What We're Doing
Archon has been available in one form or another for most of the last 25 years, and we hope to have that continue for another 25. Besides monitoring our existing agreements (one of which will eventually bring it to a cell phone near you), we almost perpetually seem to be negotiating license agreements for new versions of the game.
To put it mildly, our widely-publicized contract with Mercury Games didn't work out and has been canceled. However, we are talking with several interested parties and hope to have a new deal in place
--andnew versions of Archon in development--later this year. (Don't hold your breath.)
If you are...
- enthusiastic about Archon,
- ready to tackle a new development project,
- willing to negotiate an agreement that protects our interests and pays us an appropriate amount for the use of our valuable intellectual property,
- and able to develop and distribute a product on one or more contemporary platforms,
Quite a long time ago Jon Freeman had occasion to realize that the ordinary pack of playing cards, widely used and certainly useful, nonetheless was not without flaw, limitation, and awkwardness. After much thought, research, deliberation, and experimentation, he invented and later patented a novel deck of playing cards
--areplacement for the old-fashioned set of 52--that he first called Triad, later Thrall, and finally TRIPLICARDS. For a considerable span of years now, he has been inventing, reinventing, tweaking, and polishing both the cards and a great variety of games that use them.
We may not be entirely unbiased, but it's hard to gainsay the idea that the TRIPLICARD deck is the proverbial better mousetrap. Casual games rule the Internet, and card games are perennially popular. TRIPLICARD games are simply better - faster-moving, more interesting, more fun - than ordinary card games.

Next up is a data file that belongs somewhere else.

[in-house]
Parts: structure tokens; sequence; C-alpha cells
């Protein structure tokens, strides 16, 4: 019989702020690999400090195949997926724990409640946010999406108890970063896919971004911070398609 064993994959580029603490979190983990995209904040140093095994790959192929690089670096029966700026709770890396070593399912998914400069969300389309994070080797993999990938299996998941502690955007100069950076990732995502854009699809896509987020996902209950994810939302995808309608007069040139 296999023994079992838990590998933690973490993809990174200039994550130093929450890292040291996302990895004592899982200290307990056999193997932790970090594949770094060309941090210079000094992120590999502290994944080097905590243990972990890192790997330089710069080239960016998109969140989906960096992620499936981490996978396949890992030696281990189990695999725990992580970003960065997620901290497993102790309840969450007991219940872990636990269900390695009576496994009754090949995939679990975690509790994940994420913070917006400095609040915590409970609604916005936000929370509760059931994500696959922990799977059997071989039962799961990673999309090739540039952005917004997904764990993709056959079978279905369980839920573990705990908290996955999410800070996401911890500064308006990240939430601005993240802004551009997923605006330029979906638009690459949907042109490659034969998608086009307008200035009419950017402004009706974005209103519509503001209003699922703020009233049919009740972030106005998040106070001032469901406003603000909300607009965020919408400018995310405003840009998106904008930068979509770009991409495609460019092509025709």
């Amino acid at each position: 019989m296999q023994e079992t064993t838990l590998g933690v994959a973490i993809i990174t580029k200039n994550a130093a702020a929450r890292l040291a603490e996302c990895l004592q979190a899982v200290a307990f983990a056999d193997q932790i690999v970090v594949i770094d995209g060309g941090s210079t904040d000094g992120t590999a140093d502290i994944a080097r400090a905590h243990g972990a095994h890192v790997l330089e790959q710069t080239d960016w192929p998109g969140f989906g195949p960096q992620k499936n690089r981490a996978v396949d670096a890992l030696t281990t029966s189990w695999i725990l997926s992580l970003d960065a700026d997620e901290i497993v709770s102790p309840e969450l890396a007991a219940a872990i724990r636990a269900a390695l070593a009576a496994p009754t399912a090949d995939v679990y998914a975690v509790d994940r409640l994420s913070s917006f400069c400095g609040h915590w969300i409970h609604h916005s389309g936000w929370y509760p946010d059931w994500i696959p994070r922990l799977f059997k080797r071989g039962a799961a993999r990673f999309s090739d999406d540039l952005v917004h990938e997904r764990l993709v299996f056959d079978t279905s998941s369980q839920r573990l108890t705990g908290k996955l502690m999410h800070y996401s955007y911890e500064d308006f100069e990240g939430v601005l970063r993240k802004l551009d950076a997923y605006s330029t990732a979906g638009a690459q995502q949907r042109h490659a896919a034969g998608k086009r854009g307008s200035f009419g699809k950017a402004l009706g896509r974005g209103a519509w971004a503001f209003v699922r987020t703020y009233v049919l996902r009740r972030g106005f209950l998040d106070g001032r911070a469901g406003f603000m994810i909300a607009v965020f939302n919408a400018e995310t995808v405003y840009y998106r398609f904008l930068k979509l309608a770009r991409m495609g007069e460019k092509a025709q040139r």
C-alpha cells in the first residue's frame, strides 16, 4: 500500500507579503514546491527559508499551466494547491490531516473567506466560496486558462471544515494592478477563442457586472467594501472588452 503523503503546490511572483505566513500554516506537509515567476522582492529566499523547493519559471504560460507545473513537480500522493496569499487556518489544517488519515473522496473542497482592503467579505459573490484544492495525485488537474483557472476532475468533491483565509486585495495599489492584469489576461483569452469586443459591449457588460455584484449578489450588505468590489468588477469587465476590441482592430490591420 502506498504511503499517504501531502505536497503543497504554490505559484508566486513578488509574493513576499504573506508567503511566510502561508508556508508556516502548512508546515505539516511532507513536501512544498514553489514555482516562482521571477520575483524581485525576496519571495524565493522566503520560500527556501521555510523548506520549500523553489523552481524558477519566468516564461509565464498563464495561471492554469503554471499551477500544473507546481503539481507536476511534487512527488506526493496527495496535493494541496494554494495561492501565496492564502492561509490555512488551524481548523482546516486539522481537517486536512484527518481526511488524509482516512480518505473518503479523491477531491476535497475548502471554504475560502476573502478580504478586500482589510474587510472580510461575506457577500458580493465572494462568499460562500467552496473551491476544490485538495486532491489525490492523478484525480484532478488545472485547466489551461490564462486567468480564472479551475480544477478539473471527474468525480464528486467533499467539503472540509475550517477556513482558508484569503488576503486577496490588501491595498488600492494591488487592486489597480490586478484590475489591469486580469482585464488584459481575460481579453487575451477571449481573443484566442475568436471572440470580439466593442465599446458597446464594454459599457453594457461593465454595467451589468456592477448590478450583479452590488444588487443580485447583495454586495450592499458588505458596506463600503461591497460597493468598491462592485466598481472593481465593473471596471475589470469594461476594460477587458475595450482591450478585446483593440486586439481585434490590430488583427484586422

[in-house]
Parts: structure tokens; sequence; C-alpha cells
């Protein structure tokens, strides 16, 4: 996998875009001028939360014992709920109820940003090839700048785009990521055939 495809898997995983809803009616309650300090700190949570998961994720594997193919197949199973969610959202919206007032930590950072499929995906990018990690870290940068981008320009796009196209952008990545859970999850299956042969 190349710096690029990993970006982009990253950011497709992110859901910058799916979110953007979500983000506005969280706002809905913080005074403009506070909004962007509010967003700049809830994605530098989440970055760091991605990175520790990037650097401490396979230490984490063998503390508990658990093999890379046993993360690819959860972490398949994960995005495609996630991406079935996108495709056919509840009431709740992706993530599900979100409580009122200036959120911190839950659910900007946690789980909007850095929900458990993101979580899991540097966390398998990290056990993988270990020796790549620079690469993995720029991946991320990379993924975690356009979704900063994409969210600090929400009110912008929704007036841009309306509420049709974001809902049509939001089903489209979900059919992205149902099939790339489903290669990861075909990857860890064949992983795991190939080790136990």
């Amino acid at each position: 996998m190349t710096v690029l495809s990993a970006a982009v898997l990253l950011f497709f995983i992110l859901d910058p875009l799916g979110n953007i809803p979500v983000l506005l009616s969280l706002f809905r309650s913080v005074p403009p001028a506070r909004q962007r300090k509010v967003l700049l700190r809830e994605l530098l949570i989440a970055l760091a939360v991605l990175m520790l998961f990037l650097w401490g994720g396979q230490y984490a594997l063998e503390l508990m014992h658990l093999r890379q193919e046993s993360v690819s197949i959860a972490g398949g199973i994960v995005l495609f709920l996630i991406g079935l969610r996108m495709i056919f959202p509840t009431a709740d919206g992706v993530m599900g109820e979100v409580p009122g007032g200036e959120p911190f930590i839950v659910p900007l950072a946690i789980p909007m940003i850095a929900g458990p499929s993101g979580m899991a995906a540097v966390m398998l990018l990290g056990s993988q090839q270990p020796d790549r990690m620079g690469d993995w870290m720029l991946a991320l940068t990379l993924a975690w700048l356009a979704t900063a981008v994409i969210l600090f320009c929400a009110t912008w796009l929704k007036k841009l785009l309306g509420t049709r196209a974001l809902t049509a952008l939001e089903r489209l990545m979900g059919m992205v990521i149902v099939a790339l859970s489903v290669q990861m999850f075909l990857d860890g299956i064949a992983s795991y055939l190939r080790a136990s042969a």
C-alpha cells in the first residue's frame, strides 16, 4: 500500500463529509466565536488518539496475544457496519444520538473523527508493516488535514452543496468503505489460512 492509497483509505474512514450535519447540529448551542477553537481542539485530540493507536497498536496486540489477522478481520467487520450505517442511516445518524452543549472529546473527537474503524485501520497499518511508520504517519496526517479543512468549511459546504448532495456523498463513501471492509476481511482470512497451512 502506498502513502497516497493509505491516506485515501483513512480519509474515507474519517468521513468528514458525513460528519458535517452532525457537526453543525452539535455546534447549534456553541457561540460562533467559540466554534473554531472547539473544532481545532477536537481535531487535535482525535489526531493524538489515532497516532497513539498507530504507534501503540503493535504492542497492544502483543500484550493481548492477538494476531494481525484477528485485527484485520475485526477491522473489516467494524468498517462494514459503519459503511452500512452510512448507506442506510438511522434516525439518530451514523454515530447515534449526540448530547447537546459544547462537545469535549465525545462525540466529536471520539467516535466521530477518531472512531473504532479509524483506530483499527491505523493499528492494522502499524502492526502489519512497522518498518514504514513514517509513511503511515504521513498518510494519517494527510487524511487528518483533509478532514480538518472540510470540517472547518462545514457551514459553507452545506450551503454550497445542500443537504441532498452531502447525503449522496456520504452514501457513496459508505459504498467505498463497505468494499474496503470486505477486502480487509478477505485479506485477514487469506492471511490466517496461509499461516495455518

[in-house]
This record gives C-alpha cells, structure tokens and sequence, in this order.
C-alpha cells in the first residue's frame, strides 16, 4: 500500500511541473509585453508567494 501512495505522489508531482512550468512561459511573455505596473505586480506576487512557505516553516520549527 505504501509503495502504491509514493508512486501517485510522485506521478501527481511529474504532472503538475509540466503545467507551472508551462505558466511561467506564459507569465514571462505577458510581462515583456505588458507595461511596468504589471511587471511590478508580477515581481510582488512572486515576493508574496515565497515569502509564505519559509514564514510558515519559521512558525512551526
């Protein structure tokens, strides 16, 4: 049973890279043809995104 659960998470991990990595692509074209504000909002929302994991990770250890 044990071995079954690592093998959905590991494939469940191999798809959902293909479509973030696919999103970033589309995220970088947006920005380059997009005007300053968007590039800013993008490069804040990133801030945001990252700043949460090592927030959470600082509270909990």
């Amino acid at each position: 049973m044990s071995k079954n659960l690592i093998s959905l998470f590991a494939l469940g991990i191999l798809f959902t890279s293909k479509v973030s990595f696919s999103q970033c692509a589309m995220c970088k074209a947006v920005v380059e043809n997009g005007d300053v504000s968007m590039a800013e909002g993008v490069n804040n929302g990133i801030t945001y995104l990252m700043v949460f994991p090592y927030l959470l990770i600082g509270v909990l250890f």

Yes, TRIPLICARDS require a small paradigm shift, and like anything new they may be resisted by those who are closed-minded or hopelessly stodgy. However, it's the 21st Century. With MMORGs going mainstream, and cell phones beginning to outnumber the people who use them, it's hard to believe that people can't cope with something as simple as three suits and three colors.
TRIPLICARD development has been constrained by time and money, not ideas or potential. We have a large number of TRIPLICARD games designed and quite a few programmed, but we need to bring the format and packaging up to date, perhaps develop versions to play online, and definitely find some new ways to market and publicize them. We need more people to see, try, and play them. (Marketing is not our strength.) A major publisher could provide considerable help with all of this, and we don't mind sharing the payoff with anyone who helps us turn the potential of TRIPLICARDS into reality.
- Other casual games
We'd also like to find a company to help develop and publish some other casual games we've been working on: Pachismo, a turbo-charged version of a classic board game; Capture the Flag, a virtual boardgame based on the original outdoor action game; Tracks, a simple but dynamic game for people who enjoy Tetris or Bejeweled, and others.
- Horde Help
Horde Help is an online guide to World of Warcraft. It is currently only a small Web site, but with a great deal of material in the pipeline, we are confident it will grow. We also hope to turn it into one or more books. With 10 million or so WoW players, we think this, too, has a lot of potential.
- Medical transcriptions
This has nothing to do with games, but it's currently one of Anne Westfall's main interests.